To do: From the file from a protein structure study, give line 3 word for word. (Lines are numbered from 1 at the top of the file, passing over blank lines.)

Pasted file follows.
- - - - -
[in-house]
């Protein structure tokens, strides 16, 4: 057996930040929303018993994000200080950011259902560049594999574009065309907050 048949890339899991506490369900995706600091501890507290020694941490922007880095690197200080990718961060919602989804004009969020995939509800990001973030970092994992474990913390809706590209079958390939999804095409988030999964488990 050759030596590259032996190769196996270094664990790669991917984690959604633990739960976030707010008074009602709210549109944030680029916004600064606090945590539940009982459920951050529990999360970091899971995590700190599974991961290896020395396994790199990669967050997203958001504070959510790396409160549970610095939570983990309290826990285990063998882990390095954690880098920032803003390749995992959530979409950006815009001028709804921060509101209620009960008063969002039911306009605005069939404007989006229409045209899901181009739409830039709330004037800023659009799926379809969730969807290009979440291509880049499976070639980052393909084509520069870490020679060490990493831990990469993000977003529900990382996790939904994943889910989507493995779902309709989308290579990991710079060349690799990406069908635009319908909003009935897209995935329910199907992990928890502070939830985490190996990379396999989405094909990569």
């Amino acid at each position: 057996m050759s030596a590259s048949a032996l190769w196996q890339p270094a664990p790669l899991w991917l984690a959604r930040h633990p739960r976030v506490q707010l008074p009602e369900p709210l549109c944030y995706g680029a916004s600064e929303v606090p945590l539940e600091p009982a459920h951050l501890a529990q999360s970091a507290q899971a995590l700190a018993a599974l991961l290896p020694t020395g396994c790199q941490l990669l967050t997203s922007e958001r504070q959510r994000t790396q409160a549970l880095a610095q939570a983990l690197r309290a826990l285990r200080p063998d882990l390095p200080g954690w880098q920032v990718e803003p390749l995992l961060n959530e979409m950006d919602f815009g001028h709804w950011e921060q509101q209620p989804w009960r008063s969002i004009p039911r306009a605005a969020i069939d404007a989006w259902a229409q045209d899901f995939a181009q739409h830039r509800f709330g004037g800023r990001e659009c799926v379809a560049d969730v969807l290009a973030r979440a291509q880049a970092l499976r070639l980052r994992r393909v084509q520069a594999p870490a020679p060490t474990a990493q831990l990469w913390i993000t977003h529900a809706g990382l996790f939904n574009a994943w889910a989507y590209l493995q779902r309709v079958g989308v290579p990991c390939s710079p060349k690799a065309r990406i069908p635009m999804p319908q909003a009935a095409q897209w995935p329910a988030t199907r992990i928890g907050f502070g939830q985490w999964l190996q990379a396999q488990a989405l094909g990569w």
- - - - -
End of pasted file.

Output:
């Amino acid at each position: 057996m050759s030596a590259s048949a032996l190769w196996q890339p270094a664990p790669l899991w991917l984690a959604r930040h633990p739960r976030v506490q707010l008074p009602e369900p709210l549109c944030y995706g680029a916004s600064e929303v606090p945590l539940e600091p009982a459920h951050l501890a529990q999360s970091a507290q899971a995590l700190a018993a599974l991961l290896p020694t020395g396994c790199q941490l990669l967050t997203s922007e958001r504070q959510r994000t790396q409160a549970l880095a610095q939570a983990l690197r309290a826990l285990r200080p063998d882990l390095p200080g954690w880098q920032v990718e803003p390749l995992l961060n959530e979409m950006d919602f815009g001028h709804w950011e921060q509101q209620p989804w009960r008063s969002i004009p039911r306009a605005a969020i069939d404007a989006w259902a229409q045209d899901f995939a181009q739409h830039r509800f709330g004037g800023r990001e659009c799926v379809a560049d969730v969807l290009a973030r979440a291509q880049a970092l499976r070639l980052r994992r393909v084509q520069a594999p870490a020679p060490t474990a990493q831990l990469w913390i993000t977003h529900a809706g990382l996790f939904n574009a994943w889910a989507y590209l493995q779902r309709v079958g989308v290579p990991c390939s710079p060349k690799a065309r990406i069908p635009m999804p319908q909003a009935a095409q897209w995935p329910a988030t199907r992990i928890g907050f502070g939830q985490w999964l190996q990379a396999q488990a989405l094909g990569w």